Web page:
I was recently involved in a conversation regarding the best fit for brand reputation as many legacy PR agencies were arguing that this function should be purely a PR activity rather than a combined, holistic approach to brand reputation. I hadn’t really thought more of that conversation until recently, whilst evaluating potential companies from which to buy a new kitchen from.
As with most people, our purchase process began with research. A simple search for kitchens was the starting point for the purchase, and a number of initial organisations were shortlisted for further evaluation. In the end we decided to bring a couple in for further discussion including Company A. Company A came into present their product and service, and after a 5 hour sales process we ended up suggesting there was a reasonable likelihood of further progress. That was until further evaluation was undertaken regarding Company A.
Such a search however produced a wide range of results, both from generic promotional activity such as Local Directories to the usual republished press articles. However it was the overwhelming response from a number of high profile forums which was the major factor that started ringing alarm bells. It is generally accepted that people only naturally leave comments when they are unhappy with a product or service – however the extent of the feedback was surprising to say the least.
The first 5 results post brand were all review forums, all containing 98% negative feedback regarding the organisation of which 50% contained the term ‘Do not touch this organisation at any cost’ (or variations thereof). Many traditional PR responses are often tailored to one-off responses – however online these responses can manifest themselves within the online brand space for a significant period of time, and can (and do) have a significant effect on both click through rate and ultimately the number of conversions. According to a recent report by Microsoft 9 out of 10 people use the internet for shopping and as a result ignoring these search results is just something that cannot be ignored.
It is therefore surprising little further activity has been reviewed in the circumstances. Certainly PR has its place to play in the whole remediation of this process particularly as the tone of the response in such a circumstance is crucial – and a dearth of 10 best types of kitchens type articles is not the type of response mechanism one should be considering in these circumstances. Instead one should be focussing on:
- Identifying the most vocal contact points. Identify if any brand advocates do exist in these areas. Understand what people are writing about you, and whether there is any truth in what they are saying (honest appraisal is the best approach here)
- Formulate a response where applicable. I would always suggest engagement with a PR Practitioner in these instances as you should only be correcting fact, not entering into a slanging match as this is only likely to compound the problem. Be personable and where applicable personalise this to the target audience – don’t standardise a response – people can tell a mile off.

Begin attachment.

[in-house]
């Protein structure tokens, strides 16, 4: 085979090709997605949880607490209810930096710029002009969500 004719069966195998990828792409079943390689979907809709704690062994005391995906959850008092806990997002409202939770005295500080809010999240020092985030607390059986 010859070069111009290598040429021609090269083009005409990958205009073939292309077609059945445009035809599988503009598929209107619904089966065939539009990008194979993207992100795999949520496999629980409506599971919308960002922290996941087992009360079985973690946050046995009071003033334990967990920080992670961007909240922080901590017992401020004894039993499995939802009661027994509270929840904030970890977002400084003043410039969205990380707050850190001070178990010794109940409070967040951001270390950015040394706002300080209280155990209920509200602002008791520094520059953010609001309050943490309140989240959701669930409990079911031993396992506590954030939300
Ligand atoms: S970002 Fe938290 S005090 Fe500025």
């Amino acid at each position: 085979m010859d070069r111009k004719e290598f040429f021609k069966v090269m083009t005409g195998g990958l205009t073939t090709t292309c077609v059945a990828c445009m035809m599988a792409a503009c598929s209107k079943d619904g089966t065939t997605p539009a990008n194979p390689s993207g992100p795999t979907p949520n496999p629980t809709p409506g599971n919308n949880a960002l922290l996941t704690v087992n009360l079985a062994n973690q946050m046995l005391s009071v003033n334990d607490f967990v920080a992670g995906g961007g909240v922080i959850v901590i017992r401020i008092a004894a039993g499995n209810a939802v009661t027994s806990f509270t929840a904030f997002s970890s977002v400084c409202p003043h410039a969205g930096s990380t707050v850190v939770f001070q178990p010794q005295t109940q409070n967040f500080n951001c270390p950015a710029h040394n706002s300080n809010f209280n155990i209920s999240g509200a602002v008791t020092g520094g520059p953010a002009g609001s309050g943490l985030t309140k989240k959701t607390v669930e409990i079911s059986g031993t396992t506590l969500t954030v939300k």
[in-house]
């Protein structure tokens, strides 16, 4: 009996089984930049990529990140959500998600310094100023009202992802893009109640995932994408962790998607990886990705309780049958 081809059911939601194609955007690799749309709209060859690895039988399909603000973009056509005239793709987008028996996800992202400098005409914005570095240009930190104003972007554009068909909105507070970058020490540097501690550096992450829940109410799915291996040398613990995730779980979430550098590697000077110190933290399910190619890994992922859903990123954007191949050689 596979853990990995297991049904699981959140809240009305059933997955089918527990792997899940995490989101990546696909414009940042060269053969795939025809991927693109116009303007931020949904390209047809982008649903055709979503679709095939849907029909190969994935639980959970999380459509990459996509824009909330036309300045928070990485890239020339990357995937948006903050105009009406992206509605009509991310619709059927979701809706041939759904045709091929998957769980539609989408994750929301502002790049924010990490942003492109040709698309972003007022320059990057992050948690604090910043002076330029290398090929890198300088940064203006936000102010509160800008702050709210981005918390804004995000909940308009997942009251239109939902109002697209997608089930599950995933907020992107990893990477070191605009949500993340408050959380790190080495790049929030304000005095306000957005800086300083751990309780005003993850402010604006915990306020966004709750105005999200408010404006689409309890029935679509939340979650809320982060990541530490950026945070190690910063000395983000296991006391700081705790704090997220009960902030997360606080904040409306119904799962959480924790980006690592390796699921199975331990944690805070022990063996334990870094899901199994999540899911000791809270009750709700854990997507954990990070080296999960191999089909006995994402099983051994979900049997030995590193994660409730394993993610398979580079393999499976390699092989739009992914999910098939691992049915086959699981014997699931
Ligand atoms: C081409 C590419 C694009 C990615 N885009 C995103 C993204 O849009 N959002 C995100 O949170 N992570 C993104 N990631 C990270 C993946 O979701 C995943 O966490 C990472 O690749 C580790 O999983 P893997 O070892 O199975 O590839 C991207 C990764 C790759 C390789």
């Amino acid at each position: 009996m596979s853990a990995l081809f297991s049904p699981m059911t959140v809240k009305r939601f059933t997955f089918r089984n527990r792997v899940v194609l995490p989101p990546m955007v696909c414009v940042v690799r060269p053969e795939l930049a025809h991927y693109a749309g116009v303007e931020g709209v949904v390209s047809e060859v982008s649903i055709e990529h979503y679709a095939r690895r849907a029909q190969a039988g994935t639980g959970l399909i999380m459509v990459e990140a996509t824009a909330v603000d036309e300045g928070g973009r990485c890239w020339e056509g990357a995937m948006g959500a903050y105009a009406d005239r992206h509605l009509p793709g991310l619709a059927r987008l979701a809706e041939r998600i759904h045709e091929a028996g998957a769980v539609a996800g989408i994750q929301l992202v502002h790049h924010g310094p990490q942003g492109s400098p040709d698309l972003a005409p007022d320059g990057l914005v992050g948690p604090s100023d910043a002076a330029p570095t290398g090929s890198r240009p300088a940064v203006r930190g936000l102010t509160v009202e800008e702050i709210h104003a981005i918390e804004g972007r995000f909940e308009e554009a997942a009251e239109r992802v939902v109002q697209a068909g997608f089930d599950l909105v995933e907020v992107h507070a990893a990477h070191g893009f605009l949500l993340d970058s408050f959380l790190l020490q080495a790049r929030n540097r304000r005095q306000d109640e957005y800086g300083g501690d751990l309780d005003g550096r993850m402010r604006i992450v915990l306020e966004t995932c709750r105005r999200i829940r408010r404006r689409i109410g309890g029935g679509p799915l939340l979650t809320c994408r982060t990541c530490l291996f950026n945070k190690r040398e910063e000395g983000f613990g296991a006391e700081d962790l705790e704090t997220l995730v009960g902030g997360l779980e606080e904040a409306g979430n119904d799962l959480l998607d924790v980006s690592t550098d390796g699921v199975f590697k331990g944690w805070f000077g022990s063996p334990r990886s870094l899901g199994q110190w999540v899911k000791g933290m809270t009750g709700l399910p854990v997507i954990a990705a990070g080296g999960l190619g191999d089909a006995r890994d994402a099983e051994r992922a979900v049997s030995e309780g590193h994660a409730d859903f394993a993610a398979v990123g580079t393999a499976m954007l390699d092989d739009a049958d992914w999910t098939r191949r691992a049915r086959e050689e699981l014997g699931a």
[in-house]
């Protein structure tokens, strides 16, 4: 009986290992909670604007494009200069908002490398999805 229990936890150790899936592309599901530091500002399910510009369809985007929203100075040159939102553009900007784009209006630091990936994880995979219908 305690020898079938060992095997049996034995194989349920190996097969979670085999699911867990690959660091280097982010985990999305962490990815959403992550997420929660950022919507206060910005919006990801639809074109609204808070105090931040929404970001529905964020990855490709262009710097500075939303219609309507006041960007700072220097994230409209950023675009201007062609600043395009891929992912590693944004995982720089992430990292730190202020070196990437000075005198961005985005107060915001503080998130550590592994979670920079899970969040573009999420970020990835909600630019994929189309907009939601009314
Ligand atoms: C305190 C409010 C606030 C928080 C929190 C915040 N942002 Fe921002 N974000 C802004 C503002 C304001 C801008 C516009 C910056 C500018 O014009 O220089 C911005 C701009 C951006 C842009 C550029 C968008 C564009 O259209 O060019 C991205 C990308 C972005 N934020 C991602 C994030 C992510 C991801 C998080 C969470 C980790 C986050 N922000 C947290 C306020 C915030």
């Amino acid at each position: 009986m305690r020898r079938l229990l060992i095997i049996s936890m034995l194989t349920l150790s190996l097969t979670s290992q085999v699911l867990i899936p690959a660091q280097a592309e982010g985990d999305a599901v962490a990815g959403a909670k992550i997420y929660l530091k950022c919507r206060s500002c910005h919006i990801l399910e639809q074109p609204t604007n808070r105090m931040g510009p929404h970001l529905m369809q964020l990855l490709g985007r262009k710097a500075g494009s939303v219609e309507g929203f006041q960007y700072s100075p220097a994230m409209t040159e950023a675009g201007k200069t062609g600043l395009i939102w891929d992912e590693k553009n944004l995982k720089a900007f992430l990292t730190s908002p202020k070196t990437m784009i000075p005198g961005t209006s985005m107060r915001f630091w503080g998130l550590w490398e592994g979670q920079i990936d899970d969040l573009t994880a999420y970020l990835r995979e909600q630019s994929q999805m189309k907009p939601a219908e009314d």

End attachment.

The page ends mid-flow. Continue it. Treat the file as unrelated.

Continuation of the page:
- Get an Online PR campaign under way. Wires such as PRNewswire are great at hitting touchpoints like Reuters, Bloomberg, Topix and the Press Association (amongst others) – however again it is imperative, you have a good story not just an advert. Keep this regular, a simple one-off will not suffice
- Utilise internal assets. Many organisations have group websites, microsites, subsites etc, all of which could be optimised in their own right in response to such issues. This could allow you to dominate a greater proportion of brand search space than just the typical 2 results (+ sitelinks)
- Engage with social media if applicable (Obviously this will be more applicable to some brands than others), but sites such as Twitter are very quick to respond to breaking news and very viral in nature.
- Work with brand partners. Some of the best instances of such partnerships of this can be found in open source programming areas with hosting providers such as Rackspace providing hosting to PHP.net – saw one recently between Total Jobs and the Home Learning College as well). Often (not necessarily in that last example), these partners can aid with promotional opportunities.
- Don’t forget your PPC. For example, blagger.com (one of the examples in the image above, runs PPC ads at the bottom of the page. Content Network targeting would allow you to run ads on these sites, which via site-targeted would allow you to respond directly to these instances (indirectly)
There are a number of other small things that could be done in these instances, however the main point of this is leaving such feedback to stagnate is not necessarily the best approach. It IS affecting brand perception, it IS affecting your conversion, and it IS affecting your bottom line
Can you really AFFORD to leave it alone?